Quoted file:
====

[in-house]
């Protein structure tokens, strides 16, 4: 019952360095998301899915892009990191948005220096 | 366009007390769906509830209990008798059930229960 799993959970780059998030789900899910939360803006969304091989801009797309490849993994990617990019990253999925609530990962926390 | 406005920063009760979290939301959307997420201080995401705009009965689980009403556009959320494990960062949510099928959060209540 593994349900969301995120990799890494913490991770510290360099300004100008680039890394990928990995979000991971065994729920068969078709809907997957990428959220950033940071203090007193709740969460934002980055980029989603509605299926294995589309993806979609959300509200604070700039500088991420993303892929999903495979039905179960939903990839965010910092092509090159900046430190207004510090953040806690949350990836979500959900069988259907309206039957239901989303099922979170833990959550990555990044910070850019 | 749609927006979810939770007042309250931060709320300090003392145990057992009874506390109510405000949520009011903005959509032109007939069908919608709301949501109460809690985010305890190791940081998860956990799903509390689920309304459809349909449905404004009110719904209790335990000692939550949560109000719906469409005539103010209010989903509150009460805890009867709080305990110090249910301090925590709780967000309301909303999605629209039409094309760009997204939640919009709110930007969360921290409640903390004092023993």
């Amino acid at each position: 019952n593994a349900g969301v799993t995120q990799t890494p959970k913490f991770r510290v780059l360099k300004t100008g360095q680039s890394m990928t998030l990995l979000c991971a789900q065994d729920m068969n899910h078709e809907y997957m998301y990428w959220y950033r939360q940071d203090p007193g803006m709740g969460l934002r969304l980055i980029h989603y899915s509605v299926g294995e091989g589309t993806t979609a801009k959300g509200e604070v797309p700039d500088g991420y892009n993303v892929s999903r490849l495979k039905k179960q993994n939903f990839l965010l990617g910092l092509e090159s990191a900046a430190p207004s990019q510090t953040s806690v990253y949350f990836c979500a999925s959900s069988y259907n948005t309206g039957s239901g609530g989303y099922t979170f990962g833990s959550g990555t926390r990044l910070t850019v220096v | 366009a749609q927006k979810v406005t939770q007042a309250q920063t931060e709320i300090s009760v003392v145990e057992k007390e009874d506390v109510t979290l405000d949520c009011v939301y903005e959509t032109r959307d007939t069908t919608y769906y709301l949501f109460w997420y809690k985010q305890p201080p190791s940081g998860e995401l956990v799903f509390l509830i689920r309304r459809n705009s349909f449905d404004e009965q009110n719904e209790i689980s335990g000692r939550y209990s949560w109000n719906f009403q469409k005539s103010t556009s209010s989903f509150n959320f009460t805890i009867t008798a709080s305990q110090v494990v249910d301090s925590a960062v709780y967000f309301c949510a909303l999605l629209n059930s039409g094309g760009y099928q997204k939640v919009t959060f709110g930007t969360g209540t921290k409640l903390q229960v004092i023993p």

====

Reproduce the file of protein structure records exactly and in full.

[in-house]
């Protein structure tokens, strides 16, 4: 019952360095998301899915892009990191948005220096 | 366009007390769906509830209990008798059930229960 799993959970780059998030789900899910939360803006969304091989801009797309490849993994990617990019990253999925609530990962926390 | 406005920063009760979290939301959307997420201080995401705009009965689980009403556009959320494990960062949510099928959060209540 593994349900969301995120990799890494913490991770510290360099300004100008680039890394990928990995979000991971065994729920068969078709809907997957990428959220950033940071203090007193709740969460934002980055980029989603509605299926294995589309993806979609959300509200604070700039500088991420993303892929999903495979039905179960939903990839965010910092092509090159900046430190207004510090953040806690949350990836979500959900069988259907309206039957239901989303099922979170833990959550990555990044910070850019 | 749609927006979810939770007042309250931060709320300090003392145990057992009874506390109510405000949520009011903005959509032109007939069908919608709301949501109460809690985010305890190791940081998860956990799903509390689920309304459809349909449905404004009110719904209790335990000692939550949560109000719906469409005539103010209010989903509150009460805890009867709080305990110090249910301090925590709780967000309301909303999605629209039409094309760009997204939640919009709110930007969360921290409640903390004092023993």
């Amino acid at each position: 019952n593994a349900g969301v799993t995120q990799t890494p959970k913490f991770r510290v780059l360099k300004t100008g360095q680039s890394m990928t998030l990995l979000c991971a789900q065994d729920m068969n899910h078709e809907y997957m998301y990428w959220y950033r939360q940071d203090p007193g803006m709740g969460l934002r969304l980055i980029h989603y899915s509605v299926g294995e091989g589309t993806t979609a801009k959300g509200e604070v797309p700039d500088g991420y892009n993303v892929s999903r490849l495979k039905k179960q993994n939903f990839l965010l990617g910092l092509e090159s990191a900046a430190p207004s990019q510090t953040s806690v990253y949350f990836c979500a999925s959900s069988y259907n948005t309206g039957s239901g609530g989303y099922t979170f990962g833990s959550g990555t926390r990044l910070t850019v220096v | 366009a749609q927006k979810v406005t939770q007042a309250q920063t931060e709320i300090s009760v003392v145990e057992k007390e009874d506390v109510t979290l405000d949520c009011v939301y903005e959509t032109r959307d007939t069908t919608y769906y709301l949501f109460w997420y809690k985010q305890p201080p190791s940081g998860e995401l956990v799903f509390l509830i689920r309304r459809n705009s349909f449905d404004e009965q009110n719904e209790i689980s335990g000692r939550y209990s949560w109000n719906f009403q469409k005539s103010t556009s209010s989903f509150n959320f009460t805890i009867t008798a709080s305990q110090v494990v249910d301090s925590a960062v709780y967000f309301c949510a909303l999605l629209n059930s039409g094309g760009y099928q997204k939640v919009t959060f709110g930007t969360g209540t921290k409640l903390q229960v004092i023993p």